Why Do my Cheeks Randomly Flush and Get Blotchy?

I occasionally get random red blotches on the apples of my cheeks, they appear for about 15 minutes and then go away- what is this?

Doctor Answers 2

Rosacea may be the culprit

There are many causes of flushing, and you may need a complete work-up by a dermatologist to find out, and it may not be possible to find the culprit.

Rosacea is probably the most common cause. This is considered adult acne but not all people have the pimples and some only have the form of Rosacea that consists of tiny capillary blood vessels in the skin.

These can open more at times making more blood flow cause the skin to turn red and feel warm at times. Some people have this as a response to exercise, drinking any type of alcoholic beverage, coming in out of the cold outdoors, having just taken a hot shower, eating spicy food and other triggers are noted by different people.

It often is easily treated by a series of laser treatments, such as the V-beam. There can be other causes, not Rosacea, including hormonal imbalances and even the source can be found in the intestines and endocrinologists and gastroenterologists may be needed to consult at times to find the answer.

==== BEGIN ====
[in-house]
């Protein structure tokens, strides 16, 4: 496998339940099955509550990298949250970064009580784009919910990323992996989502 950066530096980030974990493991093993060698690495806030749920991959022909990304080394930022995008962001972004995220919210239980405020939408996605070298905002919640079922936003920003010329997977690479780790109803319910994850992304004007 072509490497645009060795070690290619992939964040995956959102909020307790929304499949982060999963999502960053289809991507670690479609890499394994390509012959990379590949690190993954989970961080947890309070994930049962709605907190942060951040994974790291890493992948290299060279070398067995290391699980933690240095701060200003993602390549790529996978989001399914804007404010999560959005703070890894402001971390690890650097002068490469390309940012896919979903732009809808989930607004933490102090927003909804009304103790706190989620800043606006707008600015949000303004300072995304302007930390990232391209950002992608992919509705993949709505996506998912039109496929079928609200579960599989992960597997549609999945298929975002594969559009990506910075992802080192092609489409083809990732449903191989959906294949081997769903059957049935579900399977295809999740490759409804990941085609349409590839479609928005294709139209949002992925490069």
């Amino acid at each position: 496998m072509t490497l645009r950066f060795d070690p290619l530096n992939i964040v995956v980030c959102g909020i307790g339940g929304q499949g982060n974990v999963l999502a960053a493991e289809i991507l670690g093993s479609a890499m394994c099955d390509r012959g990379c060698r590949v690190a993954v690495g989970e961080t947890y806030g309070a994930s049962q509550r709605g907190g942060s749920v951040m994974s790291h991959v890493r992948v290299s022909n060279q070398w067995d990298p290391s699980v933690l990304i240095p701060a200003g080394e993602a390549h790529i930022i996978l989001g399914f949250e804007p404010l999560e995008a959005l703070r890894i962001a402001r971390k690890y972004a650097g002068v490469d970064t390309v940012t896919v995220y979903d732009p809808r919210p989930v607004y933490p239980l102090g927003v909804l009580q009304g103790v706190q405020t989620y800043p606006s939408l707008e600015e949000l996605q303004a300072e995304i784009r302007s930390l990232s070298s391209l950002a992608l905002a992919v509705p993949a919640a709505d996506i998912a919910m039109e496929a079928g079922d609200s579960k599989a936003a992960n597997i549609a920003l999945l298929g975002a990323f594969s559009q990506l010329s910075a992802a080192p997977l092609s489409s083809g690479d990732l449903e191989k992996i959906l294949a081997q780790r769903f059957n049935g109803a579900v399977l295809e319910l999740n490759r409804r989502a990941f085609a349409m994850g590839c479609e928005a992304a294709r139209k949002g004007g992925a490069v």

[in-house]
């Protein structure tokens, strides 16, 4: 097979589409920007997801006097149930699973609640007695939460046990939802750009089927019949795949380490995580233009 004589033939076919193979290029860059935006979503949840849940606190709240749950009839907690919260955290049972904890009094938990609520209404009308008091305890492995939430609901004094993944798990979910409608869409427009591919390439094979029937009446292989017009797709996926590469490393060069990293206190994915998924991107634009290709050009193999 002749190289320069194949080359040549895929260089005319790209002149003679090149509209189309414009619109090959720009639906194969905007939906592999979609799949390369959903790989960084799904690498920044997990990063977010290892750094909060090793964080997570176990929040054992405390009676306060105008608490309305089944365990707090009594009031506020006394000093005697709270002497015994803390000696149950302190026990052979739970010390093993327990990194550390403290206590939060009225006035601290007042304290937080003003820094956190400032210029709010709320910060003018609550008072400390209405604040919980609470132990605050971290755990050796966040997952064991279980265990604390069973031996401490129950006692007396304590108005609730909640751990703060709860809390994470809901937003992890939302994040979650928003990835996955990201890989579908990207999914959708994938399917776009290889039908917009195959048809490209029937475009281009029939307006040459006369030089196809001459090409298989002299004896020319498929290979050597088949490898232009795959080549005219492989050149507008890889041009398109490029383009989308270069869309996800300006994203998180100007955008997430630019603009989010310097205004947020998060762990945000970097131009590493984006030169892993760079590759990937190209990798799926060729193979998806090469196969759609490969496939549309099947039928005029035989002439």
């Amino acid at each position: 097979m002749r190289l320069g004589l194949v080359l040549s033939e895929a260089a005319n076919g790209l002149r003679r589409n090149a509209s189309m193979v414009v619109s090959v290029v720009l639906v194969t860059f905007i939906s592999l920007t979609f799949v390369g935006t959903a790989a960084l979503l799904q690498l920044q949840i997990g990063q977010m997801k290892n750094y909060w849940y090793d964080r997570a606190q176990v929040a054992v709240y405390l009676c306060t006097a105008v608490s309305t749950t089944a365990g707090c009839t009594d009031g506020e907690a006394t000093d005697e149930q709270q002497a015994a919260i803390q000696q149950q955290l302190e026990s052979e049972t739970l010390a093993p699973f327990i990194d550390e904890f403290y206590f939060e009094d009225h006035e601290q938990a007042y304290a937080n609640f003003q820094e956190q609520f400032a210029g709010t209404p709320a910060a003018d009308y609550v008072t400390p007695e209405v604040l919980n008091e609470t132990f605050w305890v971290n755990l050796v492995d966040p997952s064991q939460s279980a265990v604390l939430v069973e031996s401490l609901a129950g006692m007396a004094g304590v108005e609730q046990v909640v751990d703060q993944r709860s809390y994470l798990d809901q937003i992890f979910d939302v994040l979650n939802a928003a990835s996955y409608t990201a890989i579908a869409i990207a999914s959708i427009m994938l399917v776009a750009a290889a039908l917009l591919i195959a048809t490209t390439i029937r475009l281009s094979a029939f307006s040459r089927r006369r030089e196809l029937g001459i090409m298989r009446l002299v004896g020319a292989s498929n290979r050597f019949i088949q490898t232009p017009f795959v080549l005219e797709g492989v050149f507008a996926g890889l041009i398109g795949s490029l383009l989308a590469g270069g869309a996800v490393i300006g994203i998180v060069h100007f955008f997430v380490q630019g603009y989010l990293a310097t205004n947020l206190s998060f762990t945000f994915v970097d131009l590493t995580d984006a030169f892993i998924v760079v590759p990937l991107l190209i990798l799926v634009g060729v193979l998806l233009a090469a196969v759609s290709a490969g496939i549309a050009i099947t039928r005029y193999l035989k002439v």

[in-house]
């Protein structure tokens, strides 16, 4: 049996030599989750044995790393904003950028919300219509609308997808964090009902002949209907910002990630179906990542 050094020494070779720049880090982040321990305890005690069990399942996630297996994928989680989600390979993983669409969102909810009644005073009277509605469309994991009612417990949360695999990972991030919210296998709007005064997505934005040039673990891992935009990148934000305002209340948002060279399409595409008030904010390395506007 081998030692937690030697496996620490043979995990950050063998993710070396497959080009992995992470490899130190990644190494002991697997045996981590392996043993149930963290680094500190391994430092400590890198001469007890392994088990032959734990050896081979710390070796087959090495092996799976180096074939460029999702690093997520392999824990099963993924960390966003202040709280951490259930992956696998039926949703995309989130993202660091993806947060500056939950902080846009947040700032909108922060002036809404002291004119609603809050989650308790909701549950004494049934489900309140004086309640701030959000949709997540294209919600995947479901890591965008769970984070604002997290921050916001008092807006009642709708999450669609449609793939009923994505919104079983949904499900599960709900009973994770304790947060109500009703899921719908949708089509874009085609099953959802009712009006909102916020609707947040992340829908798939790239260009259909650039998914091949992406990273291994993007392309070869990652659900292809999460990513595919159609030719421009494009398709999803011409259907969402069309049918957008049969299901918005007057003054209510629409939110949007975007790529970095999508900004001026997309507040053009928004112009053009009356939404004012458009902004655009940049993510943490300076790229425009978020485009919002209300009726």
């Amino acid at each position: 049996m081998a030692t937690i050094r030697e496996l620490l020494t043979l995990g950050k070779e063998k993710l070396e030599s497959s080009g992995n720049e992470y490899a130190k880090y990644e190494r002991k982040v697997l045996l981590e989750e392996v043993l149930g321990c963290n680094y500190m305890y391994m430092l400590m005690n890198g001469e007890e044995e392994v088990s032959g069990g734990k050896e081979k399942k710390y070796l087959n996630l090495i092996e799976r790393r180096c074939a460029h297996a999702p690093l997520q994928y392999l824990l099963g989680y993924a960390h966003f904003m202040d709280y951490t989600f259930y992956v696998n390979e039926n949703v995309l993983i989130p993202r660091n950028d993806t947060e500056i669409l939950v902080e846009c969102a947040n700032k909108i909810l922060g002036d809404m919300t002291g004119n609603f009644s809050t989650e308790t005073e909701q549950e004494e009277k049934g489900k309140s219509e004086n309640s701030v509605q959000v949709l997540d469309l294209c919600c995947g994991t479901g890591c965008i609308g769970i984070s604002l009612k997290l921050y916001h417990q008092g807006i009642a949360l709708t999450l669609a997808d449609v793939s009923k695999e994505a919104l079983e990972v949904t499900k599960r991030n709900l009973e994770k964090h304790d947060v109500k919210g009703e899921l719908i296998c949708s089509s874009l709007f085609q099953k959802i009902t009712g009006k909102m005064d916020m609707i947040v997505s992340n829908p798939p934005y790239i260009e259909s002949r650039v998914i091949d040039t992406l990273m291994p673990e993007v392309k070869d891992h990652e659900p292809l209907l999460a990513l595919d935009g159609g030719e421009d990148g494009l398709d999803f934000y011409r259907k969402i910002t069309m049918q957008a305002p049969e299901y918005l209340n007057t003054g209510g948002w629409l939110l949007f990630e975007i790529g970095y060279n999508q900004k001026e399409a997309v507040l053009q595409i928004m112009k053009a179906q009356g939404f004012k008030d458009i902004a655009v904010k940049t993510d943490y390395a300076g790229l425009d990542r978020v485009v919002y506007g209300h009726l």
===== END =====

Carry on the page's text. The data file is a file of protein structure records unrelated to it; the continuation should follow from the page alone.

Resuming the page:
Manhattan Dermatologic Surgeon
4.9 out of 5 stars 37 reviews

Could be related to rosacea, or possibly as simple as temperature changes

Thanks for your question.

Redness is a hallmark of rosacea, a skin condition where the patient experiences easy flushing to a variety of factors, and a residual "nearly always present" background redness on the cheeks, nose, or area between the eyebrows. It is possible that this is what you are referring to, but there are other skin conditions such as keratosis pilaris that may also be causes of blotchiness on the face. Your dermatologist will be able to help you should you have either of these.

Also, you may want to consider that temperature variations in your environment may be the sole cause. Going from cold to warm areas and vice versa could lead to blotchy facial redness. See if this is a factor when you quickly go into different temperatures.

Hope this helps!

Don Mehrabi, MD
Beverly Hills Dermatologist
5.0 out of 5 stars 1 review

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